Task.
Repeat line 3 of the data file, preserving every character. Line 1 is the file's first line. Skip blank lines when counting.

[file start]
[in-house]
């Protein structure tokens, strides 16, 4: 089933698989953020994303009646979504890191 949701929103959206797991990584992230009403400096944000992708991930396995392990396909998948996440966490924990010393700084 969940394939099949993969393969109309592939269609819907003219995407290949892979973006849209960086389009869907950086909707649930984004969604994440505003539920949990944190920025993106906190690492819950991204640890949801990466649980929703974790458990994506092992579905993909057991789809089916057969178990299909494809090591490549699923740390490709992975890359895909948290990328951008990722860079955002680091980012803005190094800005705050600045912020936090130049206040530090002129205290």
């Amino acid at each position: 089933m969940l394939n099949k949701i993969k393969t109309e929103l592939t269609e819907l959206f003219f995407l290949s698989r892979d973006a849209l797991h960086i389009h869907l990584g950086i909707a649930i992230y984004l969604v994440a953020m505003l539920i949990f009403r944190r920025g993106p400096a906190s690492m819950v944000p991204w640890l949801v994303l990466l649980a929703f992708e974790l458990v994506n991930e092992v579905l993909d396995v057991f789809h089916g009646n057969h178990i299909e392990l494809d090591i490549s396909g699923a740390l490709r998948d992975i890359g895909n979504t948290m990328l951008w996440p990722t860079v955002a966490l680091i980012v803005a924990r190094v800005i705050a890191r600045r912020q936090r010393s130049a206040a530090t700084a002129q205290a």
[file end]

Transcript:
């Amino acid at each position: 089933m969940l394939n099949k949701i993969k393969t109309e929103l592939t269609e819907l959206f003219f995407l290949s698989r892979d973006a849209l797991h960086i389009h869907l990584g950086i909707a649930i992230y984004l969604v994440a953020m505003l539920i949990f009403r944190r920025g993106p400096a906190s690492m819950v944000p991204w640890l949801v994303l990466l649980a929703f992708e974790l458990v994506n991930e092992v579905l993909d396995v057991f789809h089916g009646n057969h178990i299909e392990l494809d090591i490549s396909g699923a740390l490709r998948d992975i890359g895909n979504t948290m990328l951008w996440p990722t860079v955002a966490l680091i980012v803005a924990r190094v800005i705050a890191r600045r912020q936090r010393s130049a206040a530090t700084a002129q205290a």